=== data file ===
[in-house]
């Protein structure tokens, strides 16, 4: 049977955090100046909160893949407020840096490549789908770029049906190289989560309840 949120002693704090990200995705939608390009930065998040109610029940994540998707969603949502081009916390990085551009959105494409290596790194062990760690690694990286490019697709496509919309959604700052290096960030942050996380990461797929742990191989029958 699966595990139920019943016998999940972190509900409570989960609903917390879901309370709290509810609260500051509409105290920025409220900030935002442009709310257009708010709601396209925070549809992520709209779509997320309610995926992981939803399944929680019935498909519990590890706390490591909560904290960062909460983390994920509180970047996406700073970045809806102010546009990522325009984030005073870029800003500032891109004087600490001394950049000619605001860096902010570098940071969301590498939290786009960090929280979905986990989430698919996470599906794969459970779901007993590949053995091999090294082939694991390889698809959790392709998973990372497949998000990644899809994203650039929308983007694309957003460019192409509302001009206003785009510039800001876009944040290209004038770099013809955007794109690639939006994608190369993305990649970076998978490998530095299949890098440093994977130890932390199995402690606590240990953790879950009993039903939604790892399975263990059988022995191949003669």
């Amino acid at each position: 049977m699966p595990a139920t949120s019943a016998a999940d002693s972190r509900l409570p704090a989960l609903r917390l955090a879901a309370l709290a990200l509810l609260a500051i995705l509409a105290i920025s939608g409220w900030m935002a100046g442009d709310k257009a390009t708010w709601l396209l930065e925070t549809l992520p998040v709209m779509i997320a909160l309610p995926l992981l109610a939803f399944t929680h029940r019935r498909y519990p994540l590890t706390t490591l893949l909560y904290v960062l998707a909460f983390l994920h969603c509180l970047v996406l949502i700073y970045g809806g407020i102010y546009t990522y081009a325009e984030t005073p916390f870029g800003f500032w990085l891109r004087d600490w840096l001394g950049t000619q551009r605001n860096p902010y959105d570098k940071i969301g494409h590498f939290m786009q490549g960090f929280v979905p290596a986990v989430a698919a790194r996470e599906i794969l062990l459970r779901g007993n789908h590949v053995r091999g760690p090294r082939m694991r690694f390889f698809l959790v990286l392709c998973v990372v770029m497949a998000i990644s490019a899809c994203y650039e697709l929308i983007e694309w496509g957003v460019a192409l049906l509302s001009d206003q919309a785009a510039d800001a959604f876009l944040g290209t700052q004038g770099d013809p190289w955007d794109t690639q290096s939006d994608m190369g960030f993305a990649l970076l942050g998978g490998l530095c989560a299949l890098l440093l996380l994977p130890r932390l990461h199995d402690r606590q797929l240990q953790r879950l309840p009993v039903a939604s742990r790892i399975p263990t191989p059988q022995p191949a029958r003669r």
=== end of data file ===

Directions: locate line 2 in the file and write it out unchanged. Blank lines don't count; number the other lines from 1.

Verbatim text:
């Protein structure tokens, strides 16, 4: 049977955090100046909160893949407020840096490549789908770029049906190289989560309840 949120002693704090990200995705939608390009930065998040109610029940994540998707969603949502081009916390990085551009959105494409290596790194062990760690690694990286490019697709496509919309959604700052290096960030942050996380990461797929742990191989029958 699966595990139920019943016998999940972190509900409570989960609903917390879901309370709290509810609260500051509409105290920025409220900030935002442009709310257009708010709601396209925070549809992520709209779509997320309610995926992981939803399944929680019935498909519990590890706390490591909560904290960062909460983390994920509180970047996406700073970045809806102010546009990522325009984030005073870029800003500032891109004087600490001394950049000619605001860096902010570098940071969301590498939290786009960090929280979905986990989430698919996470599906794969459970779901007993590949053995091999090294082939694991390889698809959790392709998973990372497949998000990644899809994203650039929308983007694309957003460019192409509302001009206003785009510039800001876009944040290209004038770099013809955007794109690639939006994608190369993305990649970076998978490998530095299949890098440093994977130890932390199995402690606590240990953790879950009993039903939604790892399975263990059988022995191949003669």